Published January 19, 2017
WASHINGTON — The Center for Native American Youth (CNAY), a policy program at the Aspen Institute, will introduce the fifth class of CNAY Champions for Change through a series of events in Washington, DC next month. The 2017 Champions class includes CJ Francis (Pasamaquoddy Tribe), Faith Holyan (Navajo Nation), Mariah Gladstone (Blackfeet Nation), Nancy Deere-Turney (Muscogee (Creek) Nation), and Samuel Schilling (Kenaitze/St. Lawrence Island Siberian Yupik).
This year’s Champions are strengthening intergenerational ties by honoring tribal elders; tackling youth suicide with innovative uses of social media; encouraging healthy nutritional choices that move tribal communities toward food sovereignty; coordinating culture camps to preserve culture and language; and protecting subsistence ways of life by raising awareness of effects of climate change on tribal communities, among other initiatives.
“We created the Champions for Change program to recognize young Native Americans who, by their work, are inspiring hope in Indian Country,” says CNAY Founder Senator Byron Dorgan (ret.). “Each of the young leaders chosen this year has a remarkable story of leadership that has touched and inspired other young people in their communities. The ripples of hope created by these Champions are leading to positive change for Native American youth. The Center for Native American Youth salutes these five Champions who are provoking and stimulating constructive change every day.”
Champions for Change is CNAY’s cornerstone leadership development program which selects five Native youth between the ages of 14-24 from across the United States each year to share what they’re doing to tackle challenges in their community and inspire other Native youth to take positive action.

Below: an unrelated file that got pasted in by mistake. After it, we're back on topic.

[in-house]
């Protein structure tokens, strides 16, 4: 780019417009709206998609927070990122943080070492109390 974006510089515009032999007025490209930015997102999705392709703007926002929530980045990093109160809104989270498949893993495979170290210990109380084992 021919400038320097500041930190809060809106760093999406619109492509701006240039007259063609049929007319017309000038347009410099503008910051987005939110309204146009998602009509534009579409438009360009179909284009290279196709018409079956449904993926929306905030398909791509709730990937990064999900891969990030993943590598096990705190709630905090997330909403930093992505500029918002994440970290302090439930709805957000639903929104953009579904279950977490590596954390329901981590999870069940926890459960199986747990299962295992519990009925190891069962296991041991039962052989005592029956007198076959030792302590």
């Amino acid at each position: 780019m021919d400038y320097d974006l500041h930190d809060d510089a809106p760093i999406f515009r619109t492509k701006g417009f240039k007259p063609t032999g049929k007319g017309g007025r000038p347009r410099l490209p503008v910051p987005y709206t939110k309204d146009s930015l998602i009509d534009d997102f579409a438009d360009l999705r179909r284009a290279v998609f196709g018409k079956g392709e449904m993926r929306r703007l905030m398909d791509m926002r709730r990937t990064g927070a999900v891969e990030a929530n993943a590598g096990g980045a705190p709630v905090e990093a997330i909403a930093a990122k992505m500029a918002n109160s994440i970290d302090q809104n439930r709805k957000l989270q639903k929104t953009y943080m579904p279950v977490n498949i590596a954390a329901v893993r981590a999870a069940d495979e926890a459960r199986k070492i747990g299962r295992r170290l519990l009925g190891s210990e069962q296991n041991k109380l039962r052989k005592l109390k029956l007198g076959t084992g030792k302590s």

CJ, Faith, Mariah, Nancy, and Sam will share their inspirational stories of youth-led community change through a public event at the Aspen Institute on February 14. During their time in the nation’s capital, the Champions will also meet with policymakers, national advocacy organization representatives, and other stakeholders to grow their networks and enhance their leadership efforts.
“These dynamic young Native people showcase the strength and resilience of tribal communities. We’re proud to provide them with this platform to inspire other Native youth and educate decision-makers about their priorities.” said Erik Stegman, Executive Director of CNAY.
Carroll “CJ” Francis, Jr., Passamaquoddy Tribe
Hometown: Pleasant Point Perry, ME
CJ’s goal is unity, strength, and healthy partnerships for all. After overcoming the effects of middle-school bullying, CJ poured his energy into fostering positive intergenerational relationships. He led youth in his community to create an event honoring elders with a focus on respect and learning from one another. CJ is an active mentor, engaging peers by teaching them about topics that range from healthy traditional foods to protecting natural resources, and more. CJ carefully crafts his educational and leadership experiences so that he can become Chief of his tribe.